Where did you get that name?
The name Tryangulation is a take on the word triangulation, which is the use of geometry to infer your position according to the relative position of other known locations.
Blog posts are pretty much mini-essays; the English word "essay" comes from the French word meaning "to attempt". I've taken its modern synonym "to try" and superimposed in on the word "triangle". Aside from its use in geometry, "angle" can mean "perspective", "vantage point" or "point of view".
So a tryangle is an attempt to view things from another perspective. Tryangulation then is the practice of using the vantage points of others to confirm our coordinates and map our course.
I use this blog to organize my thoughts about knowledge and learning. Since I started this blog while I was working in a large private school, much of my focus was on the relationship between these concepts and formal education and some of the questions I reflected on were:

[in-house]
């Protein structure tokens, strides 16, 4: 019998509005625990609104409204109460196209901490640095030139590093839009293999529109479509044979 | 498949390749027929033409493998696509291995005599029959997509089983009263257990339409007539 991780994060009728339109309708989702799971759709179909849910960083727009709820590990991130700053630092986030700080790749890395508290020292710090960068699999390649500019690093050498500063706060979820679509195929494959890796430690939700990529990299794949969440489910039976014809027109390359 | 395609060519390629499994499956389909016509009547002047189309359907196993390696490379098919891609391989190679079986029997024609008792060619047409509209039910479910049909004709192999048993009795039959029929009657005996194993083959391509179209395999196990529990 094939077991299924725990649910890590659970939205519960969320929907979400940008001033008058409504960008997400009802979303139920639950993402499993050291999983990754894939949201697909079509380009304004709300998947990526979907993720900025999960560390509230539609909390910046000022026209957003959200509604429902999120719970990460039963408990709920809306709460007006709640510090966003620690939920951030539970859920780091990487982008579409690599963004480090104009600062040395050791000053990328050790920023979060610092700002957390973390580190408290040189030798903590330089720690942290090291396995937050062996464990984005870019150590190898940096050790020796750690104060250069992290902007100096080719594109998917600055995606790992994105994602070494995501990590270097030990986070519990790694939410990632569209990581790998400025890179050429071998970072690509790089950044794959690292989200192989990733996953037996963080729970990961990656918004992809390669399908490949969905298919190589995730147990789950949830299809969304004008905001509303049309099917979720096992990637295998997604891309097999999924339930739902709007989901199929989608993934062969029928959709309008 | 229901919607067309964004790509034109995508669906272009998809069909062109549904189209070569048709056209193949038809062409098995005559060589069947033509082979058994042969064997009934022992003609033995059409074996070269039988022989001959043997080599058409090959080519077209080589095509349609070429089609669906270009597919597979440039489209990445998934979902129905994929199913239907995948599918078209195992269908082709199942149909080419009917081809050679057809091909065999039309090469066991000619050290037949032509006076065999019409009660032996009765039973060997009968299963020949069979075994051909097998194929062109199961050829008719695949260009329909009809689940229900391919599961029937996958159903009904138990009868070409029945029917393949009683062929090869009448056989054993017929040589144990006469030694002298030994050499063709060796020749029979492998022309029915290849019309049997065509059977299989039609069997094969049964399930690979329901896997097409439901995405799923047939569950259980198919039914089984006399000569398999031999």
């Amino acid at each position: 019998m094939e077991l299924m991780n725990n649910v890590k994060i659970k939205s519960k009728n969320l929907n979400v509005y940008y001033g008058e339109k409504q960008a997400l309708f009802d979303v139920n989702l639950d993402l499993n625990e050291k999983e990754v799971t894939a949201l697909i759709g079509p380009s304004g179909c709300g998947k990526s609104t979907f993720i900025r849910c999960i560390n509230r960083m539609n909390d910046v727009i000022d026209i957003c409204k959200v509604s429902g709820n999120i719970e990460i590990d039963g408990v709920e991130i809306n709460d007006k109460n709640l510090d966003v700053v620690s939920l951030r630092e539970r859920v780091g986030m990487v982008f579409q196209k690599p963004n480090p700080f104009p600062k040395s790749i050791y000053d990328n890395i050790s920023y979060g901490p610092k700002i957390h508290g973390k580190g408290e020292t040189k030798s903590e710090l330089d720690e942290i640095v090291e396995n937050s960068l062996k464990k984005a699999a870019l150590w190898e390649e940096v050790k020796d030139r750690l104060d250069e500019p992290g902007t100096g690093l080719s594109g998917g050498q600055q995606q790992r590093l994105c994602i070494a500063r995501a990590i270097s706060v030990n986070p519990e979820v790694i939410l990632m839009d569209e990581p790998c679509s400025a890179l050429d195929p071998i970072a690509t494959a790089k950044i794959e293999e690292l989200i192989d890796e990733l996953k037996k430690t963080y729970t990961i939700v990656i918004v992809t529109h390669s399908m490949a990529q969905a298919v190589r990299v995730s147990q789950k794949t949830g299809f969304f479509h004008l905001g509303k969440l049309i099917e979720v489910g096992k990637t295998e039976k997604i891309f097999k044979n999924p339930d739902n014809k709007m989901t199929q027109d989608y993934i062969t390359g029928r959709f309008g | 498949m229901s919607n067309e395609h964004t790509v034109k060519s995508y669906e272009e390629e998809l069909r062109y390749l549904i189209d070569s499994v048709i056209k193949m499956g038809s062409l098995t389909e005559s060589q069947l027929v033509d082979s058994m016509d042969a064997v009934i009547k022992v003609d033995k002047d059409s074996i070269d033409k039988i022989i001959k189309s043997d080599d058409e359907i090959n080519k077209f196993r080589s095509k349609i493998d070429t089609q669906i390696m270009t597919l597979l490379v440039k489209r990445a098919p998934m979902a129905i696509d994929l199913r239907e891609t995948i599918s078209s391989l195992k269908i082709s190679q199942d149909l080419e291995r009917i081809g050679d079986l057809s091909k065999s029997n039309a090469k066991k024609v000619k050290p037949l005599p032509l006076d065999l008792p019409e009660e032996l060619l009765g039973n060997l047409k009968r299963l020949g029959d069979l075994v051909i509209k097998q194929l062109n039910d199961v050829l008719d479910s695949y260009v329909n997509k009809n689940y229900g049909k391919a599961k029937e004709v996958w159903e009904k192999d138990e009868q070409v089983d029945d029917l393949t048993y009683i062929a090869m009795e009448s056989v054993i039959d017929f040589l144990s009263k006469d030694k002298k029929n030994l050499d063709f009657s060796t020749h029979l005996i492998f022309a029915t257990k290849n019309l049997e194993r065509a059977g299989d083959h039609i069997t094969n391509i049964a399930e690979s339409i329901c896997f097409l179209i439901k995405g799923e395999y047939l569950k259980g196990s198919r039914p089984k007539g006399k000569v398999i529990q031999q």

- Is education the same as learning?
- Do schools teach students how to create knowledge?
- Do schools teach the skills of learning?
- Why do we continue to emphasize tests when we know that they don't measure what students really need to know?
Now my career has broadened again beyond school, and this blog is shifting to be mostly a journal of my own reflections on:
- What do adults learn, and how?
- What is life long learning, and how do you teach it?
- Does training actually transfer learning?
- How do we identify our own obstacles to learning?
Of course, I will also write about anything else in the universe that interests me!
The image in the banner at the top is of an ancient Babylonian clay tablet from around 1000 B.C. that illustrates a geometric proof. I thought this was a nice way to include triangles in a representation of knowledge, learning and education. The image in the page is of a surveyor's map of the New England coastline showing the use of, uh, triangulation.